With the cryptocurrency market being in its fifth historic bear market, which began in November last year, prices of major tokens have declined substantially from their all-time highs.
How long will the current bear market last, is the question everyone is asking.
By analyzing historical data and fusing observations from previous bad markets and recessions over the past 100 years, we attempt to provide an answer to this question.
How do the terms “bear market,” “recession,” and “depression” differ?
We must first define these terms to comprehend what we are talking about.
When the price of stocks or cryptocurrencies drops by 20% or more and the slide continues for at least two months, it is considered to be in a bear market.
Bear markets occur frequently. In the stock market, they typically happen every three to four years. The intervals between bear cycles in crypto markets are shorter, at about 2 years.
They occur every 10 years on average.
It is crucial to realize that, even though crypto bear markets frequently overlap with financial markets, a recession affects more than just the financial markets.
The entire economy is slowing down during a recession.
A three-year or longer recession is considered to be a depression.
The U.S. downturn of the 1930s is one extremely unusual instance of depression.
Over the past century, several depressions have occurred in various countries globally.
The present and historical economic downturns in the U.S. are illustrated in this graph.
It demonstrates the extent of the S&P 500’s drop and the duration of each bear market during the last 90 years.
This graph does not include the 2000 bear market because it lasted for more than 600 days.
Compared to certain historical precedents, the current bear cycle for U.S. stock markets, which started in January 2022, might still be regarded to be fairly mild.
When analyzing the crypto bear market, why consider the U.S. stock market?
There are numerous parallels between the two financial markets.
Since the stock markets have a far longer history, there is a lot to be learned from them.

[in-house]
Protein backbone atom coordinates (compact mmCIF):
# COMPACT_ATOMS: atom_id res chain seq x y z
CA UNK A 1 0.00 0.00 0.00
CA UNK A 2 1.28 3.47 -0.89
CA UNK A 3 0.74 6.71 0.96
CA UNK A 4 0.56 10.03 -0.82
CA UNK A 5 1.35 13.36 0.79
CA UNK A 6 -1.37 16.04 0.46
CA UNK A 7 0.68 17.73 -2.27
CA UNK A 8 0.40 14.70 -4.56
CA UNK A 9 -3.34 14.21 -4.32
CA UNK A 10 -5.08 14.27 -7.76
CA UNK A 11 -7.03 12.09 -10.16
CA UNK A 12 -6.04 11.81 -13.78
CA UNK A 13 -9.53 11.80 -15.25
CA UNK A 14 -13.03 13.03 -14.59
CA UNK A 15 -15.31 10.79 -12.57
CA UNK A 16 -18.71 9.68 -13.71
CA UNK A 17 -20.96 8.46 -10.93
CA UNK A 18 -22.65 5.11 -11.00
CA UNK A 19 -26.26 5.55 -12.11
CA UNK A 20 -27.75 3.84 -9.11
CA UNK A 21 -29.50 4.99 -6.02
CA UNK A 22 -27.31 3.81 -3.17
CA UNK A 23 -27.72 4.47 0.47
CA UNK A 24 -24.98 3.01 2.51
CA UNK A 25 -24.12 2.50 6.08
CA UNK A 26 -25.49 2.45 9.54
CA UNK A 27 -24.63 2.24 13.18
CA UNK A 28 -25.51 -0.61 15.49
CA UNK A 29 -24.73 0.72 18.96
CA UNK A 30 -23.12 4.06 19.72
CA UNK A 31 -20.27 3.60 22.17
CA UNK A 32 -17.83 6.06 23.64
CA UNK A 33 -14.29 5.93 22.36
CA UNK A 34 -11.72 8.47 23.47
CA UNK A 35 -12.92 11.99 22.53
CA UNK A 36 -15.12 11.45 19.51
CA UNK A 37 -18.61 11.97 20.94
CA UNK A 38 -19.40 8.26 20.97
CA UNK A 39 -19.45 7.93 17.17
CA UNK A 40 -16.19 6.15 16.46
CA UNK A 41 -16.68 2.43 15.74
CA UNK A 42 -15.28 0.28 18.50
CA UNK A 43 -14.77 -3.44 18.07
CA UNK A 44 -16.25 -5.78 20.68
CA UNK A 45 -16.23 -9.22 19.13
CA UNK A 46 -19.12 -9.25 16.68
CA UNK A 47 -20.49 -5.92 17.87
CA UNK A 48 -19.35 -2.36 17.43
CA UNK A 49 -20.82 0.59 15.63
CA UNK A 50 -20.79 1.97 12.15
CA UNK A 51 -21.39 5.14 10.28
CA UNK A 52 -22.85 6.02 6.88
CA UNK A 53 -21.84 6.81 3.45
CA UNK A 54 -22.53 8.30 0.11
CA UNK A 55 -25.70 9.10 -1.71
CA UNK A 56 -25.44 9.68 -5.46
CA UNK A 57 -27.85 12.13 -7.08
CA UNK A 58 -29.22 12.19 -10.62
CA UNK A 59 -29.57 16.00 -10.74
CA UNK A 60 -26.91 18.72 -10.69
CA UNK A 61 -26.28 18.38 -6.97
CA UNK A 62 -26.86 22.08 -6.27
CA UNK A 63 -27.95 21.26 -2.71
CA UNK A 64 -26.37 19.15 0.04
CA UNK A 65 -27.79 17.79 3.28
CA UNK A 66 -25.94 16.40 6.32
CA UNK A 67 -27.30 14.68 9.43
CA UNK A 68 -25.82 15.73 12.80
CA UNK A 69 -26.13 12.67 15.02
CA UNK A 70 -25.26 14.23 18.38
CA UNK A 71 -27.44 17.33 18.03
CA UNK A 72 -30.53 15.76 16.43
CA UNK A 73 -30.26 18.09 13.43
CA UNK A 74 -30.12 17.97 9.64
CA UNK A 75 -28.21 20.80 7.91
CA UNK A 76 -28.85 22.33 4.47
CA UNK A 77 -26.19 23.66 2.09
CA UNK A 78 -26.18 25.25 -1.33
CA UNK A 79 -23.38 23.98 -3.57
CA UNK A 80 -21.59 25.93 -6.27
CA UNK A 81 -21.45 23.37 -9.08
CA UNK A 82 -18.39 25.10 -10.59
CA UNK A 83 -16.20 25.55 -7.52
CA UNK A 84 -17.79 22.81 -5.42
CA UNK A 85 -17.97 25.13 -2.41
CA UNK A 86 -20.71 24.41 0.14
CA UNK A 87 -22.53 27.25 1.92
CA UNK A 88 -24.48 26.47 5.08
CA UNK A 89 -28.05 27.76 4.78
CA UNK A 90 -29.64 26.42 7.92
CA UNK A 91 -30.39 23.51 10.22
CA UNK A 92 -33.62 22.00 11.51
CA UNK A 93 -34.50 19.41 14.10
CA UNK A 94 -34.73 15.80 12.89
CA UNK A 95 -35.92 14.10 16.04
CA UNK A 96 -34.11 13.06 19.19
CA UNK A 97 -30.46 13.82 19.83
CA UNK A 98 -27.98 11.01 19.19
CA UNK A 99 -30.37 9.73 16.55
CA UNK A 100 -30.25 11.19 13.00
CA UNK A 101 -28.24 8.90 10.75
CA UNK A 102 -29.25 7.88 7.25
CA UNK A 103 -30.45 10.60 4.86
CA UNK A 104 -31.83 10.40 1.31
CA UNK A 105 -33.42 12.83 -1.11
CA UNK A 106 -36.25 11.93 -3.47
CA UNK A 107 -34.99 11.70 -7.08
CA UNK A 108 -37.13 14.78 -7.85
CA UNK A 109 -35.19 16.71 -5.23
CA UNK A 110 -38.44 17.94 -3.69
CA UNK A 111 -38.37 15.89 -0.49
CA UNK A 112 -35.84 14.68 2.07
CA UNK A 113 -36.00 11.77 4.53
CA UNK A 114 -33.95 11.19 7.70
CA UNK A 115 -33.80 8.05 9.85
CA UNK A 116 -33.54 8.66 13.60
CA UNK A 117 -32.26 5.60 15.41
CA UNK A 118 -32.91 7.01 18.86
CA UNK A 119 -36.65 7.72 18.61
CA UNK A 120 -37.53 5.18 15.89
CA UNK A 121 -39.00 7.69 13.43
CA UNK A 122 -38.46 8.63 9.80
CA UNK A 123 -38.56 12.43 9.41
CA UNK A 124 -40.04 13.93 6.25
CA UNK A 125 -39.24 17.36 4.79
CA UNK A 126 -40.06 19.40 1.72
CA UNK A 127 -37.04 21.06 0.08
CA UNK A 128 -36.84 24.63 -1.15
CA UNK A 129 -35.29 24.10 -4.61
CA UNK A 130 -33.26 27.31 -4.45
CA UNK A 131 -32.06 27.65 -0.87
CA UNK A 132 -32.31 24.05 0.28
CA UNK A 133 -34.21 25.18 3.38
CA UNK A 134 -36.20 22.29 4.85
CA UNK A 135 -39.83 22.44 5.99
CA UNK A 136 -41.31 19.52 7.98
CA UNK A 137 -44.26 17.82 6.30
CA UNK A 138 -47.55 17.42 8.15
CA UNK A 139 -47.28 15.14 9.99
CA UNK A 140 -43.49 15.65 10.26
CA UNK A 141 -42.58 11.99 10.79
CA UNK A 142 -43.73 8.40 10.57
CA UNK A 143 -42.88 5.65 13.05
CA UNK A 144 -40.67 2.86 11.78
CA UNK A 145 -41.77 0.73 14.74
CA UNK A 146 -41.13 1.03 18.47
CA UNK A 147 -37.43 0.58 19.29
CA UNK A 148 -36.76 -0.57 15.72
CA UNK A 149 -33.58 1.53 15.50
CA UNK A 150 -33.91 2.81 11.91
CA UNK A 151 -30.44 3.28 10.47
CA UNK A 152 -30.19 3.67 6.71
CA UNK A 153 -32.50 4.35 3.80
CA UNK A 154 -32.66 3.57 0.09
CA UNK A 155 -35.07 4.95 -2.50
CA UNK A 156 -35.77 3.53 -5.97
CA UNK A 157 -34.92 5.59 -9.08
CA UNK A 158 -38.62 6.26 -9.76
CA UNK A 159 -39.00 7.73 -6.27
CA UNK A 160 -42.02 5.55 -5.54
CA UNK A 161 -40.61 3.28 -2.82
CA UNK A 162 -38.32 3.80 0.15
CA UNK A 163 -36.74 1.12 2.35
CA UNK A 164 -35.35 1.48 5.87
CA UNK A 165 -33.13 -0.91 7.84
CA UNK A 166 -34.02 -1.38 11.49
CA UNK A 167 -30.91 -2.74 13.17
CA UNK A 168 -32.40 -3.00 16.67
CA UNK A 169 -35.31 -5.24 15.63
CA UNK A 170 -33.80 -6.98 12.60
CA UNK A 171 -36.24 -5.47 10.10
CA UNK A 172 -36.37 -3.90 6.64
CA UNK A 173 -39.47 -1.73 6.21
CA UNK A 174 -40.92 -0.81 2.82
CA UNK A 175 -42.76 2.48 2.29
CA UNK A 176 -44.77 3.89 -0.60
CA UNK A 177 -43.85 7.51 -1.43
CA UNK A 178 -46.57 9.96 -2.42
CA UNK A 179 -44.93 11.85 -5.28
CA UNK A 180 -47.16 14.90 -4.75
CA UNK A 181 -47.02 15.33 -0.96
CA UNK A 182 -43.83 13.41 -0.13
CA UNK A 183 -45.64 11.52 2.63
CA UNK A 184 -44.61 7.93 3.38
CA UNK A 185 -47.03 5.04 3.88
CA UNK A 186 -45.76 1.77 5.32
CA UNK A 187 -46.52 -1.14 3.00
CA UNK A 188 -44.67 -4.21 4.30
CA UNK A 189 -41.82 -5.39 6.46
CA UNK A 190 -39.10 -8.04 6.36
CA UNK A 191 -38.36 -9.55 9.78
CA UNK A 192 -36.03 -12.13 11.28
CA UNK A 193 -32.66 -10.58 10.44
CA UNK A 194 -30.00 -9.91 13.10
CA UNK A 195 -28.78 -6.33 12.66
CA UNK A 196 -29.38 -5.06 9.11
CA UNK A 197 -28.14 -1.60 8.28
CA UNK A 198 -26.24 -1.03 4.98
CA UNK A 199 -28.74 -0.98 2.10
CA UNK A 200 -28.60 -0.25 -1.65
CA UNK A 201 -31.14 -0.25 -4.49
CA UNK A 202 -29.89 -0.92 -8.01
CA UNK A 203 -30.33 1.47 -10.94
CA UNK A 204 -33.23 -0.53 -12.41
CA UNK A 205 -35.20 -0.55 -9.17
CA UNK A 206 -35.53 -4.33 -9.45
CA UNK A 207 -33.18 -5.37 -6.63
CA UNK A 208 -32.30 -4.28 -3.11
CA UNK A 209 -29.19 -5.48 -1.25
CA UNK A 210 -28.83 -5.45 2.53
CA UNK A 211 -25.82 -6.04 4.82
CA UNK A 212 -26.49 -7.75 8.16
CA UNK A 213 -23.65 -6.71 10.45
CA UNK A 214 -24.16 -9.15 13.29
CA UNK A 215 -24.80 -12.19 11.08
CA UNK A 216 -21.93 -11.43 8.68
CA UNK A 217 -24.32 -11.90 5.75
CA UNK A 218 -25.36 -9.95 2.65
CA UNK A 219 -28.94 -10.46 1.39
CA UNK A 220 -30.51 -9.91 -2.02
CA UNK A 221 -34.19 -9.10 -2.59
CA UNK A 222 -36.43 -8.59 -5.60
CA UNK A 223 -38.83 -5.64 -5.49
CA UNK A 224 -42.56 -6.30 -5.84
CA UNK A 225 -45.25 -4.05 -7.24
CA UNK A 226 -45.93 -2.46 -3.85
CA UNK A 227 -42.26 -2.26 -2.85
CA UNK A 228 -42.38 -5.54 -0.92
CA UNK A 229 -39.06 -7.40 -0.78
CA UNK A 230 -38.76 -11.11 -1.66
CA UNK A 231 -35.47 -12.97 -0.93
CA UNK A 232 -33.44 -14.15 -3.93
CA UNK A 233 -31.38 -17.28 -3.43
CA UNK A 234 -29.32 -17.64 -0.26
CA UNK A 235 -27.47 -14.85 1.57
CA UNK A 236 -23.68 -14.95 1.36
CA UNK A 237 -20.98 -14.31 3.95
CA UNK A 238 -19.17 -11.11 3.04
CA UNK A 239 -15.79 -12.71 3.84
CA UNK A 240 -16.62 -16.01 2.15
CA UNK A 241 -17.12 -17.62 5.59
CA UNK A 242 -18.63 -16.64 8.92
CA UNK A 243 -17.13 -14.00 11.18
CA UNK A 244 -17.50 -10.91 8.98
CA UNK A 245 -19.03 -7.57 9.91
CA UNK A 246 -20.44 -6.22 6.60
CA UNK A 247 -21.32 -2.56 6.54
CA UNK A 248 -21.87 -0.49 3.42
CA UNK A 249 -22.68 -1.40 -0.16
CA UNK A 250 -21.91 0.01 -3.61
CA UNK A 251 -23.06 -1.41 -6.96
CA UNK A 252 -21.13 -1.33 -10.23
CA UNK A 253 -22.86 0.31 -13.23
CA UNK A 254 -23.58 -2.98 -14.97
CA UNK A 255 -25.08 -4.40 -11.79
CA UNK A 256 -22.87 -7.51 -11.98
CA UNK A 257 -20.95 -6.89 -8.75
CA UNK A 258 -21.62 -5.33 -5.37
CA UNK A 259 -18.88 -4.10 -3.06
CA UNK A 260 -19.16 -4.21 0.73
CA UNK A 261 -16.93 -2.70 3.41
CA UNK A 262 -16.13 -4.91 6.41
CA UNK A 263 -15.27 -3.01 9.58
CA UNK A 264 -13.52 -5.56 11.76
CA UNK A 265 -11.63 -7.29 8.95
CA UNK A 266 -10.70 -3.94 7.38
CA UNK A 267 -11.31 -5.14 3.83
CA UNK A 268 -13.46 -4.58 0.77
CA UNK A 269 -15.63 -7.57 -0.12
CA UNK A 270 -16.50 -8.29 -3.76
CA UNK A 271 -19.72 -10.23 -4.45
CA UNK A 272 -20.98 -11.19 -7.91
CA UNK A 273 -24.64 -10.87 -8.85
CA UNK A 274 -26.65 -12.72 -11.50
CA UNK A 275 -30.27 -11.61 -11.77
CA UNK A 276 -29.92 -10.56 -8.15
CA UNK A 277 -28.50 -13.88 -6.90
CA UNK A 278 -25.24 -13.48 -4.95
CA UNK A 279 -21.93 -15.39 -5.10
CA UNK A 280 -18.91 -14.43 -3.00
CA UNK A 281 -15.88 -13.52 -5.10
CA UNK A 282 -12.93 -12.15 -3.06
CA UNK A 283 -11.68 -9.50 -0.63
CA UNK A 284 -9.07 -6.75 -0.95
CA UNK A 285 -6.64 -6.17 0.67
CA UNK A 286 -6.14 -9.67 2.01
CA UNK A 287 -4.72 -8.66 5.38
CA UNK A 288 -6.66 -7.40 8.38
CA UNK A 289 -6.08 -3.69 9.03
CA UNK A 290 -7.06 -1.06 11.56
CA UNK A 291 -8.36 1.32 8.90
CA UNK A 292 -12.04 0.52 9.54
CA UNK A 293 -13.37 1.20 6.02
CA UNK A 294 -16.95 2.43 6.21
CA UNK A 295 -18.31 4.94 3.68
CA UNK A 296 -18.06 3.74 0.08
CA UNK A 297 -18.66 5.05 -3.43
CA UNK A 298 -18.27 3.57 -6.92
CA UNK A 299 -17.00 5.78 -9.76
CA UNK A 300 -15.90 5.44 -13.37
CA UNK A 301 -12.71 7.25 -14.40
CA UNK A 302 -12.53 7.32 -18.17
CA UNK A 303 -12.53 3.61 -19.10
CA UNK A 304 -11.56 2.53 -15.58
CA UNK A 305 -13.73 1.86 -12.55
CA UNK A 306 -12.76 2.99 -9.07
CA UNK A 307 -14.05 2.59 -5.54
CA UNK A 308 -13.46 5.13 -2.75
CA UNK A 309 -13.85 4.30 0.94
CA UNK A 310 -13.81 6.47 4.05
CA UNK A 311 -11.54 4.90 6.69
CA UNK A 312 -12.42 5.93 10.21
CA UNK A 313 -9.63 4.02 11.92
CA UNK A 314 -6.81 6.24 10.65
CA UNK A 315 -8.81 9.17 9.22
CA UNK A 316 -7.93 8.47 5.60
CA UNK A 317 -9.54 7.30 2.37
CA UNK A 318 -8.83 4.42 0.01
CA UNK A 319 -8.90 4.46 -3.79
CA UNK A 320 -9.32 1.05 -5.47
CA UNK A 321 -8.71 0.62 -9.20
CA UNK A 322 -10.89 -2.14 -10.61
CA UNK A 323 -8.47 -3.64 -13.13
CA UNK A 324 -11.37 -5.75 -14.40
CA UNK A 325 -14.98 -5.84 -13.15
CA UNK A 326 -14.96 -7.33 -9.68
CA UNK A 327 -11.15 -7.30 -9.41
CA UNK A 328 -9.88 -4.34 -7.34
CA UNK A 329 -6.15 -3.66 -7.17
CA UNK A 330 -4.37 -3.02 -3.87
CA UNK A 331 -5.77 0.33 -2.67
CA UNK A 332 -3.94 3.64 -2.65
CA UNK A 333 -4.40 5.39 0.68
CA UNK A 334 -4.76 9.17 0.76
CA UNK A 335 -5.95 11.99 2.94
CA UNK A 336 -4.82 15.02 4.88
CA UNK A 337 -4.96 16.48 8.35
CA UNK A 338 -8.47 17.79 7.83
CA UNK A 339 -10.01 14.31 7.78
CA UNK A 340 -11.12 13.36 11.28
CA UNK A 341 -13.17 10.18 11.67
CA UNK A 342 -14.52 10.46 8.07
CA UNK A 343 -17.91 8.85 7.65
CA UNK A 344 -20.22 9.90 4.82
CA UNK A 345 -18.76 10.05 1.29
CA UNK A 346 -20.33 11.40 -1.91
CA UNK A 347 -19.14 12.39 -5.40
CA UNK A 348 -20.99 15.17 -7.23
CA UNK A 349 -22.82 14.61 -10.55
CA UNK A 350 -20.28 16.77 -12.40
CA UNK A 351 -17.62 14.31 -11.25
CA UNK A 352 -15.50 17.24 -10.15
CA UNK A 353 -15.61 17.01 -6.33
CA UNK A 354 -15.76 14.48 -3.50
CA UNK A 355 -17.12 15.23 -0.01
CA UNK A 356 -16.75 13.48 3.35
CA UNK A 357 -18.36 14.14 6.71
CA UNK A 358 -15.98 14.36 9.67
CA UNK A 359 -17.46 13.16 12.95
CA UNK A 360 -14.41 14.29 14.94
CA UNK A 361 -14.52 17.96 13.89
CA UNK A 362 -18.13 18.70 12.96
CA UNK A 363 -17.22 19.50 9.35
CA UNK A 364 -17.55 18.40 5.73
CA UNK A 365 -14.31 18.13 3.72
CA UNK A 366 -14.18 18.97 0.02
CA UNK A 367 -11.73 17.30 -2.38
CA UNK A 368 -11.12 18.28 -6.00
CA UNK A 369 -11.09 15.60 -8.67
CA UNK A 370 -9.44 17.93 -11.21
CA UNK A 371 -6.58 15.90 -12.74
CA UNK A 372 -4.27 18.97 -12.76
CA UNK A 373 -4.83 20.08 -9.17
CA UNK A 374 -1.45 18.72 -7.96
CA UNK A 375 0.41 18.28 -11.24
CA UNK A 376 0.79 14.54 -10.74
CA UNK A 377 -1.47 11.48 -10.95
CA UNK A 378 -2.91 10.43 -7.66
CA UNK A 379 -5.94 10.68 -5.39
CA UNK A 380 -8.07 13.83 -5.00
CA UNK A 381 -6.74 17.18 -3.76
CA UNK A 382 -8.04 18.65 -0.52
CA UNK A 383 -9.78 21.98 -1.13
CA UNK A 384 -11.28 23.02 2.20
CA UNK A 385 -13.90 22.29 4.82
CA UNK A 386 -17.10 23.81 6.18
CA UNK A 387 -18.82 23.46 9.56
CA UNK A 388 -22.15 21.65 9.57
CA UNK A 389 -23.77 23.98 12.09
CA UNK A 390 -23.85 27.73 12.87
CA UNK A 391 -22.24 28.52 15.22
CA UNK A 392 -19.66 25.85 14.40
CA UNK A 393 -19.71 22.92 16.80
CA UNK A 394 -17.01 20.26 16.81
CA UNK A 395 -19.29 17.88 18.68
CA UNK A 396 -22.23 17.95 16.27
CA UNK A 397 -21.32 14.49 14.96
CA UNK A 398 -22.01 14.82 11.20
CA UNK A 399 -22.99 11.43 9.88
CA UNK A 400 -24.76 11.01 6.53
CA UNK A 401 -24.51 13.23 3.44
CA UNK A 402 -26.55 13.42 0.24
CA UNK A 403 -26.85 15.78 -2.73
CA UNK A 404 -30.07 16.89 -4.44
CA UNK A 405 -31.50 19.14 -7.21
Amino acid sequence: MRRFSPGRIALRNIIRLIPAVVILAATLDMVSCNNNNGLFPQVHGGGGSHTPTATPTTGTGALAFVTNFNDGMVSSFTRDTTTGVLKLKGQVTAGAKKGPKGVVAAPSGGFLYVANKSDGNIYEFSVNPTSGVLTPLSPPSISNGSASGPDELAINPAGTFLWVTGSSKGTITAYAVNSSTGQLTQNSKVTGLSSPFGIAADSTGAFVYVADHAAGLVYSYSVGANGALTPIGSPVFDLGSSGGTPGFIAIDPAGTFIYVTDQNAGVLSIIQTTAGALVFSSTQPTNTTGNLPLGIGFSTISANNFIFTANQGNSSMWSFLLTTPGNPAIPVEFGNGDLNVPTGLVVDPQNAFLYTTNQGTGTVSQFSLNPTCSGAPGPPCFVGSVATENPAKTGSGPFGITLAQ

Cryptocurrencies and US stock markets have a strong link.
Therefore, a rise or fall in the stock market is very likely to affect the crypto market as well.
In other words, anything that influences the S&P 500 is likely to have an effect on the crypto markets as well.
Based on the current data, we can draw initial conclusions:
Are we in a bear market?
Yes. For several months, both the cryptocurrency and stock markets have seen huge losses.
Have we entered a recession?
Yes. The global economy has only gotten worse since the start of 2022 and has now had two consecutive quarters of negative growth, which is critical.
And with the worst expected in the future, the recession may continue to affect us far beyond 2023.
Are we in a depression?
Not yet. This would require the present economic crisis to continue through 2024–2025.
What have previous crypto bear markets taught us?
What else can we infer from historical data now that we are aware of our current economic situation?
One apparent first approach is to consider how long and how sharply previous crypto bear markets have declined.
2011–2012 market downturn
Duration: 185 days + months of sideways market movement.
2013-2015 bear market
Duration: 415 days plus months of sideways market movement.
2017–2018 market gloom
Duration: 365 days plus the sideways-moving months.
Bear market in 2019–2020
Approximately 260 days.
Reduced by -62%
As we can see, the typical crypto bear market experienced a draw-down of roughly 61% and lasted for 306 days, plus a lot of sideways movement in the months that followed.
But it could be different this time
As discussed earlier, we are now entering a recession, and this is the first time a crypto bear cycle and a recession have coincided.
What possible repercussions may this have?
Bear markets in the S&P 500 are far shorter when they do not coincide with a recession than they are when both are happening at the same time.
Non-recessionary bear cycles in the US stock markets typically only last a few months and result in a draw-down of around 22%.
The rehabilitation process typically takes 11 months to reach the former high.
However, markets lose value by 30% on average during a recession.
The median amount of time it takes to rebound to the previous high once the bottom is established is 48 months.
Does this all imply that the current crypto bear market may be more severe and prolonged than previous ones?
Without a doubt, that is possible.
Additionally, a quick return to stronger market prospects is unlikely given the broader macroeconomic circumstances.
Any good news then?
Yes. Technical charts are showing some positivity.
The relative strength index (RSI) for the month is at the same extremely low level as it was at the conclusion of the bear markets in 2013–2015, 2017–2018, and 2019–2020.
This was a signal that the bottom was getting close to previous bear cycles.
It does not seem like this negative cycle will stop anytime soon based on historical data.
We still need to prepare for several months of declining pricing or, at the very least, flat prices.
But we also know from history that the mood towards cryptos may shift suddenly.
In any situation that arises, it is important to maintain composure.
Contrary to popular belief, the last third of a bear market is when investors often experience their worst losses.
Image and article originally from www.benzinga.com. Read the original article here.